The National Wilms’ Tumor Study: A Progress Report
Wilms’ tumor was virtually incurable before pediatric surgeons, notably Ladd1, perfected their surgical techniques. Steady improvements thereafter added radiation therapy2 and chemotherapy. The routine postoperative use of actinomycin-D, as reported by Farber3, produced a two-year survival rate of 81% in patients managed from the outset by an experienced team using combination therapy. Wolff and his colleagues4 demonstrated the value of cyclic actinomycin-D given over a prolonged period after operation, and otherss 5,6 showed that vincristine sulfate was effective in the management of these children.
KeywordsTumor Study Vincristine Sulfate Pediatric Acute Leukemia Acute Leukemia Group Combine Patient Population
Unable to display preview. Download preview PDF.
- 3.FARBER, S.: Chemotherapy in the treatment of leukemia and Wilms’ tumor. JAMA, 198: 826, 1966.Google Scholar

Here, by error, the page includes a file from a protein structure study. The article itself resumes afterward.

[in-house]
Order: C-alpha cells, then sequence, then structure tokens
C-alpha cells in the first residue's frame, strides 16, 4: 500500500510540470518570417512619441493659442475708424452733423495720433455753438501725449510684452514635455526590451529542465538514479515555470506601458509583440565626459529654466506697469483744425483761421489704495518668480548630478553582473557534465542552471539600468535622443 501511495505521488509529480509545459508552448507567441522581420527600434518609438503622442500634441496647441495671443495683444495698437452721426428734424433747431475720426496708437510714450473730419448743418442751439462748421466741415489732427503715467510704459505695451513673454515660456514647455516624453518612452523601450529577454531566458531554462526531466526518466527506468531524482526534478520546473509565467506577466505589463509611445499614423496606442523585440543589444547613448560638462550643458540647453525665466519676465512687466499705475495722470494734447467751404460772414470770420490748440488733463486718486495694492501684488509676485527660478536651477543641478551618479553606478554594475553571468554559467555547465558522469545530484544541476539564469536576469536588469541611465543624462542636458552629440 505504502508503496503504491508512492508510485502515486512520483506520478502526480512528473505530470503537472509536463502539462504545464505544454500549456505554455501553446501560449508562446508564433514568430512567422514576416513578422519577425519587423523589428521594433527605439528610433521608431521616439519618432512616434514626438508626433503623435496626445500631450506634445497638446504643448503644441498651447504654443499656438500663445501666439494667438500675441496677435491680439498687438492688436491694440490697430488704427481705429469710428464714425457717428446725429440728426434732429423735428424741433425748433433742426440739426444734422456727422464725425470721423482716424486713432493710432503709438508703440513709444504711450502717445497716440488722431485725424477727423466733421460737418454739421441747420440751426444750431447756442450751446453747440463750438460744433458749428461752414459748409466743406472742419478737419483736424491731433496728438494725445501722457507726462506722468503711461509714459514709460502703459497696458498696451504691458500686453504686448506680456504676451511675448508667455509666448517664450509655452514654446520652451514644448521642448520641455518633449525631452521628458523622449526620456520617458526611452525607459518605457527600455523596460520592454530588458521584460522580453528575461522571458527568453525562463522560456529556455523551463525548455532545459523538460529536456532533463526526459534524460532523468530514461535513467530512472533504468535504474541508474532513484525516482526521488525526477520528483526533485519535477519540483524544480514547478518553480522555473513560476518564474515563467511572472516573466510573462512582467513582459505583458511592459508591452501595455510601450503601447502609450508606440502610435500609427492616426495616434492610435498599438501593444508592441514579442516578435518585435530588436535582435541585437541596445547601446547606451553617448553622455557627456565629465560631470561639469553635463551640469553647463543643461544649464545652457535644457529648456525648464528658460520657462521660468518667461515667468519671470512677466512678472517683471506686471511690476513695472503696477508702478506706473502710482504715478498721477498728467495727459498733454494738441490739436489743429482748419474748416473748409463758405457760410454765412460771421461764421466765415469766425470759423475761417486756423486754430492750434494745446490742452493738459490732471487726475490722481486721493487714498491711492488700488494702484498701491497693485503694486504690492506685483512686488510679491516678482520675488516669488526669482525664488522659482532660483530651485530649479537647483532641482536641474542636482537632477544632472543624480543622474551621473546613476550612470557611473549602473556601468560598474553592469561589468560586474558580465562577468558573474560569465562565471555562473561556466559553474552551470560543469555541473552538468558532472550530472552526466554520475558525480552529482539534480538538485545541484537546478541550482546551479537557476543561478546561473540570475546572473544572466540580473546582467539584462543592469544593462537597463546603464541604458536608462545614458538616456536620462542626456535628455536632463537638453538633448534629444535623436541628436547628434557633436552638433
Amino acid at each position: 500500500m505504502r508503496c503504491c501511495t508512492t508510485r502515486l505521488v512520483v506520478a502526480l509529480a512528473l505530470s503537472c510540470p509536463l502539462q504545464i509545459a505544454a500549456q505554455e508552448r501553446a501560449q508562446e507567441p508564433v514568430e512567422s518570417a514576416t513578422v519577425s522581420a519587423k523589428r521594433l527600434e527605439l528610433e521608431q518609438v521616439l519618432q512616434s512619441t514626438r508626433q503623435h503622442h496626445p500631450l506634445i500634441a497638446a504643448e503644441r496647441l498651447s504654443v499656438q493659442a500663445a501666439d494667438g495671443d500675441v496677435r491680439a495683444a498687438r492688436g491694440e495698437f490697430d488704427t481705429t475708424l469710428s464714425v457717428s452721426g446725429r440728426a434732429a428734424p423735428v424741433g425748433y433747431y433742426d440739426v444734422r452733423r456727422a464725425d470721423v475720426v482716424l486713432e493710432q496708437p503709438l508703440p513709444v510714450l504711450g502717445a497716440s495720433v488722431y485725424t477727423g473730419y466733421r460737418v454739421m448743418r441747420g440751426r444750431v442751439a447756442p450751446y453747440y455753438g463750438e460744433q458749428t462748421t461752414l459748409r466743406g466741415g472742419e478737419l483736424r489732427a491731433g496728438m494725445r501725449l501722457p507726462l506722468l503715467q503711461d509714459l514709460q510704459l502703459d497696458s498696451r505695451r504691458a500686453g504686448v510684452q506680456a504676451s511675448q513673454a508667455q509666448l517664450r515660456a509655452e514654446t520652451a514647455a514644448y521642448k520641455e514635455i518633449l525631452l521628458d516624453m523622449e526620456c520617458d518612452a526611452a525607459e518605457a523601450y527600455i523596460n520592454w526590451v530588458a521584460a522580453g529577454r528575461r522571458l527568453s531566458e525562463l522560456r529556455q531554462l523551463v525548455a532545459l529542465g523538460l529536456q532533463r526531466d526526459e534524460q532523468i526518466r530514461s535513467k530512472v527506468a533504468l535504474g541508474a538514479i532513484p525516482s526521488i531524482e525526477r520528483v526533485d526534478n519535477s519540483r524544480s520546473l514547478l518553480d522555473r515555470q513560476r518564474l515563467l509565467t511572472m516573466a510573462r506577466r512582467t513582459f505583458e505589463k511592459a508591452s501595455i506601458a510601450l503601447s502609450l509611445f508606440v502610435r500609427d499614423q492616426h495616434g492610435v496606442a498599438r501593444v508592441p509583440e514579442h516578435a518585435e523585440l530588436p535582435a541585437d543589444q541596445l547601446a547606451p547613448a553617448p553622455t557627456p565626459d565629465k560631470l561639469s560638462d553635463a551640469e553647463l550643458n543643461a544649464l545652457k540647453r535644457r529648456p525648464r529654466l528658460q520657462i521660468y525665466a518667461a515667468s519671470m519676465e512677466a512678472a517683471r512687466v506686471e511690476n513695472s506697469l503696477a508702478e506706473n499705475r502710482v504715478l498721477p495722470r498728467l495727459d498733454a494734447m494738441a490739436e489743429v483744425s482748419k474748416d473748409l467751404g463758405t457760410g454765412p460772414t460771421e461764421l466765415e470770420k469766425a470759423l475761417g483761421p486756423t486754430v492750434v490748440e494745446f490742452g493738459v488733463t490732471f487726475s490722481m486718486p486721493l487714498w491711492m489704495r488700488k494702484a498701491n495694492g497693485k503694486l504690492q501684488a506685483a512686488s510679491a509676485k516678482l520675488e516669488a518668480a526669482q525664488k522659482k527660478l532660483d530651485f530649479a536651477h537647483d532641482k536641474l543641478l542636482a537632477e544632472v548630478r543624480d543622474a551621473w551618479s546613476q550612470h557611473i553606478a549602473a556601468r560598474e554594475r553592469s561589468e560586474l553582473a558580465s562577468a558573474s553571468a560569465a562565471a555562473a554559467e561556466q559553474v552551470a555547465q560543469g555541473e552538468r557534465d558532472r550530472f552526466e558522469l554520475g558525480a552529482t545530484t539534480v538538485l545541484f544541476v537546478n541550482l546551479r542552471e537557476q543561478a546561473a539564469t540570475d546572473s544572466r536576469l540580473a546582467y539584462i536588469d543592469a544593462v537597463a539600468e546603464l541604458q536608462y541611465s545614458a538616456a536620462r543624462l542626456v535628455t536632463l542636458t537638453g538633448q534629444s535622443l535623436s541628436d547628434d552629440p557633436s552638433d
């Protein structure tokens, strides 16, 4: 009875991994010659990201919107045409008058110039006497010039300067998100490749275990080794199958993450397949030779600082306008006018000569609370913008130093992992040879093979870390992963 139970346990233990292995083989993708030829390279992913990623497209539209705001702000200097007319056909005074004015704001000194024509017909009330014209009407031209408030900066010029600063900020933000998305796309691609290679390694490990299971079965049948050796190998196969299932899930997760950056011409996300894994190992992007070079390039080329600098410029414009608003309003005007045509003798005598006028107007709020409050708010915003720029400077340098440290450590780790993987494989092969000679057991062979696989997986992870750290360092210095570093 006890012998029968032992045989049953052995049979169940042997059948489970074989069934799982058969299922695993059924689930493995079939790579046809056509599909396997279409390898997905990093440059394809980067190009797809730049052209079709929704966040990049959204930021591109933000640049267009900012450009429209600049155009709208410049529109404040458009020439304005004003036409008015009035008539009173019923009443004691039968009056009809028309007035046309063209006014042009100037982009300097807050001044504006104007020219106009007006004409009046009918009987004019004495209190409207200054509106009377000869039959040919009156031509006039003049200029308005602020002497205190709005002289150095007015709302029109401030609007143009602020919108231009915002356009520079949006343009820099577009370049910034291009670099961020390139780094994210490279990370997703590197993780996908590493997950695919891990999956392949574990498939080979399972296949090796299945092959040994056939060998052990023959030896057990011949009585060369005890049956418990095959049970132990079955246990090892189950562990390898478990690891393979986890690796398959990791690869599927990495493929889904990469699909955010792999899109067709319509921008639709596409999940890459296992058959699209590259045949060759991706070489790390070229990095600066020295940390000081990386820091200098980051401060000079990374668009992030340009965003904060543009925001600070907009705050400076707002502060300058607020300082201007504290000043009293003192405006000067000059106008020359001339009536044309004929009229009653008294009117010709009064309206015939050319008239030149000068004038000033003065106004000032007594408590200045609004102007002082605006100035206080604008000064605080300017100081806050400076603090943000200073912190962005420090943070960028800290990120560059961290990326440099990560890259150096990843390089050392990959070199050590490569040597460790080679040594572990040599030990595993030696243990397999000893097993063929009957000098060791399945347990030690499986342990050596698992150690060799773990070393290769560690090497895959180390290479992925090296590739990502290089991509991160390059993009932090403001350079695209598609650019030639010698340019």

- 5.SULLIVAN, M. P., SUTOW, W. W., CANGIR, A. and TAYLOR, G.: Vincristine sulfate in management of Wilms’ tumor. JAMA, 202: 381, 1967.Google Scholar
- 7.VAETH, J. M., ed.: Frontiers of Radiation Therapy and Oncology — Radiation Effect and Tolerance. Normal Tissue. Vol. 6, S. Karger, Basel, Switzerland, 1972.Google Scholar
- 8.SCHNEIDER, M.: Renal embryoma. In: Progress in Radiation Therapy, edited by F. Buschke, Grune & Stratton, New York, 1958, p. 180.Google Scholar
- 9.D’ANGIO, G. J., BECKWITH, J. B., BISHOP, H. C., BRESLOW, N., EVANS, A. E., GOODWIN, W., KING, L. R., PICKETT, L. K., SINKS, L., SUTOW, W. W. and WOLFF, J. A.: The National Wilms’ Tumor Study: A Progress Report. Cancer. (In press)Google Scholar